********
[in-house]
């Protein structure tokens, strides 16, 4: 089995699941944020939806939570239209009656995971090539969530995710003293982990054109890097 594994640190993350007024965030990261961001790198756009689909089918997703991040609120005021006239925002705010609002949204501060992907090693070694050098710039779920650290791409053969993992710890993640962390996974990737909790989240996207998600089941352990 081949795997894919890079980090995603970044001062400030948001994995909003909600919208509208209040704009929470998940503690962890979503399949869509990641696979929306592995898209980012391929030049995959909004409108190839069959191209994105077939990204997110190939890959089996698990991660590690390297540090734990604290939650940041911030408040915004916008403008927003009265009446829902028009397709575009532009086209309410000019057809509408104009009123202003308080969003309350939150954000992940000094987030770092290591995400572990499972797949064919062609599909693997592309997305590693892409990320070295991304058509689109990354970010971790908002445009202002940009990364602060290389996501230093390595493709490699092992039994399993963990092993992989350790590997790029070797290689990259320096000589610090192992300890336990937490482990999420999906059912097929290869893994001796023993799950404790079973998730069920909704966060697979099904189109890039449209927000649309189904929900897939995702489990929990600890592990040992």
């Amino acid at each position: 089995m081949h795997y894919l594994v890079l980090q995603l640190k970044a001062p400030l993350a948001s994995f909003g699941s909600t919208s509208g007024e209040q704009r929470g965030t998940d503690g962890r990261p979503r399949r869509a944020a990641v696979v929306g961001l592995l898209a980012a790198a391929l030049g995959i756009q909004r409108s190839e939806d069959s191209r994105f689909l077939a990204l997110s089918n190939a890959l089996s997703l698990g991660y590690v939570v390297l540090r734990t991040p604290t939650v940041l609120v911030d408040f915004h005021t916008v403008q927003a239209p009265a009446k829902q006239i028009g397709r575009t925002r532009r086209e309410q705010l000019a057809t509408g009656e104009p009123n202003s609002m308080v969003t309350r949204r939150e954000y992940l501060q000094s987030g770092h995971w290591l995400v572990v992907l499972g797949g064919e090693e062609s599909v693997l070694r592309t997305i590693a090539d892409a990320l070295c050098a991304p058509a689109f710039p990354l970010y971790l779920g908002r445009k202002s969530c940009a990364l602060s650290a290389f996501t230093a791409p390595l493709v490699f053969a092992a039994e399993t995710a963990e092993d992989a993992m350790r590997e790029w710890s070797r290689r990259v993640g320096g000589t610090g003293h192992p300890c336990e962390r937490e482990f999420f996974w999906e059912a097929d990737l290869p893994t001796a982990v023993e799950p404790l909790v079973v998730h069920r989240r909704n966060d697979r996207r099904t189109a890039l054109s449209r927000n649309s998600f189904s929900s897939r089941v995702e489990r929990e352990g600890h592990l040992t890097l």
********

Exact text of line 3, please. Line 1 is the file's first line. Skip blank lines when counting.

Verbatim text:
């Amino acid at each position: 089995m081949h795997y894919l594994v890079l980090q995603l640190k970044a001062p400030l993350a948001s994995f909003g699941s909600t919208s509208g007024e209040q704009r929470g965030t998940d503690g962890r990261p979503r399949r869509a944020a990641v696979v929306g961001l592995l898209a980012a790198a391929l030049g995959i756009q909004r409108s190839e939806d069959s191209r994105f689909l077939a990204l997110s089918n190939a890959l089996s997703l698990g991660y590690v939570v390297l540090r734990t991040p604290t939650v940041l609120v911030d408040f915004h005021t916008v403008q927003a239209p009265a009446k829902q006239i028009g397709r575009t925002r532009r086209e309410q705010l000019a057809t509408g009656e104009p009123n202003s609002m308080v969003t309350r949204r939150e954000y992940l501060q000094s987030g770092h995971w290591l995400v572990v992907l499972g797949g064919e090693e062609s599909v693997l070694r592309t997305i590693a090539d892409a990320l070295c050098a991304p058509a689109f710039p990354l970010y971790l779920g908002r445009k202002s969530c940009a990364l602060s650290a290389f996501t230093a791409p390595l493709v490699f053969a092992a039994e399993t995710a963990e092993d992989a993992m350790r590997e790029w710890s070797r290689r990259v993640g320096g000589t610090g003293h192992p300890c336990e962390r937490e482990f999420f996974w999906e059912a097929d990737l290869p893994t001796a982990v023993e799950p404790l909790v079973v998730h069920r989240r909704n966060d697979r996207r099904t189109a890039l054109s449209r927000n649309s998600f189904s929900s897939r089941v995702e489990r929990e352990g600890h592990l040992t890097l």